Friday, January 16, 2009


By Wood Soanes, March 12, 1932

Ernst Lubitsch gave some advice to movie directors in general, with those who ape his camera tricks particularly in mind, in a New York interview this week, the tenor of his remarks being an urge for simplicity in films.

“The time has come,” he told reporters, “when motion picture directors must stop exploiting the technical achievements of the screen to the detriment of the artistic side; simplification should be the keynote of future productions.”

“We need time to digest the technical processes now available. So much progress has been made technically that we have a difficult time keeping up artistically. The best camera angle is the angle you don’t notice. Any technique that is obvious is condemnable from the artistic point of view.”

“I like movement in a picture just as much as any one else, but moving the camera around like a twentieth century limited is insane. The moving camera is only justified when the movement means something to the drama; otherwise it is wasted footage and wasted time.

Instead of concentrating your story – and the story should always be concentrated – it prolongs the action. I am not interested in seeing a man walk through a whole room unless it has some significance to the story of the picture.”

And after counseling his associates, Lubitsch admitted that he had devised a new means of handling difficult situations in “One Hour With You,” the picture in which Maurice Chevalier and Jeanette MacDonald will be seen soon.
The picture contains several monologue scenes which required different treatment.

“In these scenes,” Lubitsch went on, “Chevalier looks directly into the camera – that is, facing the audience – and takes them into his confidence. Of course, that aside is familiar on the stage, but I don’t think it has ever been done before on the screen.”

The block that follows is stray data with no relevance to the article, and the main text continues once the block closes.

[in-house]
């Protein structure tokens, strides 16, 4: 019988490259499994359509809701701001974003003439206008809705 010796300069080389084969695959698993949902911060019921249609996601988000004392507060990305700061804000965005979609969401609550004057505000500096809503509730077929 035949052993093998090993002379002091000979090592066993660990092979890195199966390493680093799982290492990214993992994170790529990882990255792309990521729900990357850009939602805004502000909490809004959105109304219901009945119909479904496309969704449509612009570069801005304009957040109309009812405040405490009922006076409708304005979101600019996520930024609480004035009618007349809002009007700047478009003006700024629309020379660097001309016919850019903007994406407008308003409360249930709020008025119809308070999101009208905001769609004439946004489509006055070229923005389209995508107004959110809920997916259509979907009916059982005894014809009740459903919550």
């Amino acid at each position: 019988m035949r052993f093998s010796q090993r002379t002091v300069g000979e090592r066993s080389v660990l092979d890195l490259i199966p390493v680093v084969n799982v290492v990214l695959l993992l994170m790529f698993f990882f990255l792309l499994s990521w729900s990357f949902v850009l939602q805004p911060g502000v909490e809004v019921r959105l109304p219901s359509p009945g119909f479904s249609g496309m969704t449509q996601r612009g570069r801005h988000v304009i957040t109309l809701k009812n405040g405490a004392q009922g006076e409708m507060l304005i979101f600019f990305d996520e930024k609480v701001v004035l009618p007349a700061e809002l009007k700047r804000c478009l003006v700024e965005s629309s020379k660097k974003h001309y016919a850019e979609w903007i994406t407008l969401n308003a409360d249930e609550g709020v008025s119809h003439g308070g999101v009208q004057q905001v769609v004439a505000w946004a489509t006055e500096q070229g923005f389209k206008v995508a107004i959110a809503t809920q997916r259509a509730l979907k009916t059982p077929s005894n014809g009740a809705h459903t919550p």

Thus, quietly, Lubitsch has stolen a march on M-G-M, which has to do something of this sort in the production of Eugene O’Neill’s “Strange Interlude,” where all of the characters have two sets of speeches – the one they deliver to the other character – and the ones they speak to the audience, representing their thoughts.

But Lubitsch is right, nevertheless, in his complaint about the over-emphasis of camera angles. These are all well and good when the plot needs pepping up, but so often they detract more than they add. A recent example of the effectiveness of straight photography was in the big scene of “The Broken Lullaby.” Unfotunately, however, there are not enough Barrymores to go around.

Speaking of camera angles and such like, M-G-M sends word that engineers there have completed work on a portable “sound studio” so small that it can be packed in the back of a flivver, but can record anything from a full symphony orchestra to a whisper, exactly as it is done on a sound stage.

The technicians have developed and built the new apparatus so that it will record sound and pictures on separate film, just as it is done in studio practice to facilitate cutting. It is in this point that it differs from ordinary portables used in news reels in which all sound and pictures are photographed simultaneously on one film and can not be edited or altered.

Among the regular studio features in the new apparatus are complete sound reduction monitoring facilities through the split-beam system, special light valves in their own dust-proof cases, microscope for inspection, oscillator for valve testing and the like. The machine was built entirely in the M-G-M shops, and is constructed mainly of aluminum and duralumin. It was used for the first time on Jackie Cooper’s new picture, “Limpy.”

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